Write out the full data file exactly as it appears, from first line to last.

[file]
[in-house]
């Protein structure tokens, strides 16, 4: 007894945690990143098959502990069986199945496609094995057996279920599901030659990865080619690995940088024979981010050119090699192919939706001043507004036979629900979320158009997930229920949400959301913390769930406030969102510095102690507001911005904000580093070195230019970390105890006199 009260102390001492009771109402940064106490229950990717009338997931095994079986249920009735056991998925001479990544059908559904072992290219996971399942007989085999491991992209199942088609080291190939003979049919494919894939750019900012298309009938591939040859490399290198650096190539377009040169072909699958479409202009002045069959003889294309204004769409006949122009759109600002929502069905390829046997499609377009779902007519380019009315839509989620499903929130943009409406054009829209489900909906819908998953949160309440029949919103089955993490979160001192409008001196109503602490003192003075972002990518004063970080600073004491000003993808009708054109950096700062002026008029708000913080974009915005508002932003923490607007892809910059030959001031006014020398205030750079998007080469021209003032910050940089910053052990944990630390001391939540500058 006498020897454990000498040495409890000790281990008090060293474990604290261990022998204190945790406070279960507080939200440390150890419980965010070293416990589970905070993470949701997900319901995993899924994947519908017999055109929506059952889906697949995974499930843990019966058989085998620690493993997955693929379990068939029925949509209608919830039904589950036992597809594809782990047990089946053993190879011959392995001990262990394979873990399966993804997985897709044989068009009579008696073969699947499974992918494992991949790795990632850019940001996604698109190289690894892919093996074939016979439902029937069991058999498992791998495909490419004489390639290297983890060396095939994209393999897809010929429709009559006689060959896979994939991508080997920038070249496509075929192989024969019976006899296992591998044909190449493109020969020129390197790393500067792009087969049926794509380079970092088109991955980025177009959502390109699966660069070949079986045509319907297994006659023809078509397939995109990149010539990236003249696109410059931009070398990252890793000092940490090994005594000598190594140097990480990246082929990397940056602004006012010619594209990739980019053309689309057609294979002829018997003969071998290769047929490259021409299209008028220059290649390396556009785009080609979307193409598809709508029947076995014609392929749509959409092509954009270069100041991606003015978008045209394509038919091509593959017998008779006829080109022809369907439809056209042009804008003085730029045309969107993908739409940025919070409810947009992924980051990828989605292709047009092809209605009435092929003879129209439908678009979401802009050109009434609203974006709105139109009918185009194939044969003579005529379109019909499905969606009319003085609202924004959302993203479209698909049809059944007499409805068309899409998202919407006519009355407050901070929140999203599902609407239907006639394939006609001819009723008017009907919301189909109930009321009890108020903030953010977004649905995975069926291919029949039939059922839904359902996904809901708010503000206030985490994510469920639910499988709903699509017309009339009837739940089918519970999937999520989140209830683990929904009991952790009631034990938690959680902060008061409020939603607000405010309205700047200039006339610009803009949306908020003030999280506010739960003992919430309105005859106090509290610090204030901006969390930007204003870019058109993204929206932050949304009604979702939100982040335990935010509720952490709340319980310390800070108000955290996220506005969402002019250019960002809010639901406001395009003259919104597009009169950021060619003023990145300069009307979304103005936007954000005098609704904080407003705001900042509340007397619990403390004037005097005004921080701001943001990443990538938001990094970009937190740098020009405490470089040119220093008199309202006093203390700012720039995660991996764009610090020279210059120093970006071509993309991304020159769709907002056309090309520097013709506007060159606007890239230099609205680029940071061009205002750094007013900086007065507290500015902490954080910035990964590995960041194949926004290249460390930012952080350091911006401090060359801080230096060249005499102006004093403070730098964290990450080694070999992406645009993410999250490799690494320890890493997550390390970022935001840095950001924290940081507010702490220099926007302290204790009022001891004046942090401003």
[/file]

[in-house]
């Protein structure tokens, strides 16, 4: 007894945690990143098959502990069986199945496609094995057996279920599901030659990865080619690995940088024979981010050119090699192919939706001043507004036979629900979320158009997930229920949400959301913390769930406030969102510095102690507001911005904000580093070195230019970390105890006199 009260102390001492009771109402940064106490229950990717009338997931095994079986249920009735056991998925001479990544059908559904072992290219996971399942007989085999491991992209199942088609080291190939003979049919494919894939750019900012298309009938591939040859490399290198650096190539377009040169072909699958479409202009002045069959003889294309204004769409006949122009759109600002929502069905390829046997499609377009779902007519380019009315839509989620499903929130943009409406054009829209489900909906819908998953949160309440029949919103089955993490979160001192409008001196109503602490003192003075972002990518004063970080600073004491000003993808009708054109950096700062002026008029708000913080974009915005508002932003923490607007892809910059030959001031006014020398205030750079998007080469021209003032910050940089910053052990944990630390001391939540500058 006498020897454990000498040495409890000790281990008090060293474990604290261990022998204190945790406070279960507080939200440390150890419980965010070293416990589970905070993470949701997900319901995993899924994947519908017999055109929506059952889906697949995974499930843990019966058989085998620690493993997955693929379990068939029925949509209608919830039904589950036992597809594809782990047990089946053993190879011959392995001990262990394979873990399966993804997985897709044989068009009579008696073969699947499974992918494992991949790795990632850019940001996604698109190289690894892919093996074939016979439902029937069991058999498992791998495909490419004489390639290297983890060396095939994209393999897809010929429709009559006689060959896979994939991508080997920038070249496509075929192989024969019976006899296992591998044909190449493109020969020129390197790393500067792009087969049926794509380079970092088109991955980025177009959502390109699966660069070949079986045509319907297994006659023809078509397939995109990149010539990236003249696109410059931009070398990252890793000092940490090994005594000598190594140097990480990246082929990397940056602004006012010619594209990739980019053309689309057609294979002829018997003969071998290769047929490259021409299209008028220059290649390396556009785009080609979307193409598809709508029947076995014609392929749509959409092509954009270069100041991606003015978008045209394509038919091509593959017998008779006829080109022809369907439809056209042009804008003085730029045309969107993908739409940025919070409810947009992924980051990828989605292709047009092809209605009435092929003879129209439908678009979401802009050109009434609203974006709105139109009918185009194939044969003579005529379109019909499905969606009319003085609202924004959302993203479209698909049809059944007499409805068309899409998202919407006519009355407050901070929140999203599902609407239907006639394939006609001819009723008017009907919301189909109930009321009890108020903030953010977004649905995975069926291919029949039939059922839904359902996904809901708010503000206030985490994510469920639910499988709903699509017309009339009837739940089918519970999937999520989140209830683990929904009991952790009631034990938690959680902060008061409020939603607000405010309205700047200039006339610009803009949306908020003030999280506010739960003992919430309105005859106090509290610090204030901006969390930007204003870019058109993204929206932050949304009604979702939100982040335990935010509720952490709340319980310390800070108000955290996220506005969402002019250019960002809010639901406001395009003259919104597009009169950021060619003023990145300069009307979304103005936007954000005098609704904080407003705001900042509340007397619990403390004037005097005004921080701001943001990443990538938001990094970009937190740098020009405490470089040119220093008199309202006093203390700012720039995660991996764009610090020279210059120093970006071509993309991304020159769709907002056309090309520097013709506007060159606007890239230099609205680029940071061009205002750094007013900086007065507290500015902490954080910035990964590995960041194949926004290249460390930012952080350091911006401090060359801080230096060249005499102006004093403070730098964290990450080694070999992406645009993410999250490799690494320890890493997550390390970022935001840095950001924290940081507010702490220099926007302290204790009022001891004046942090401003």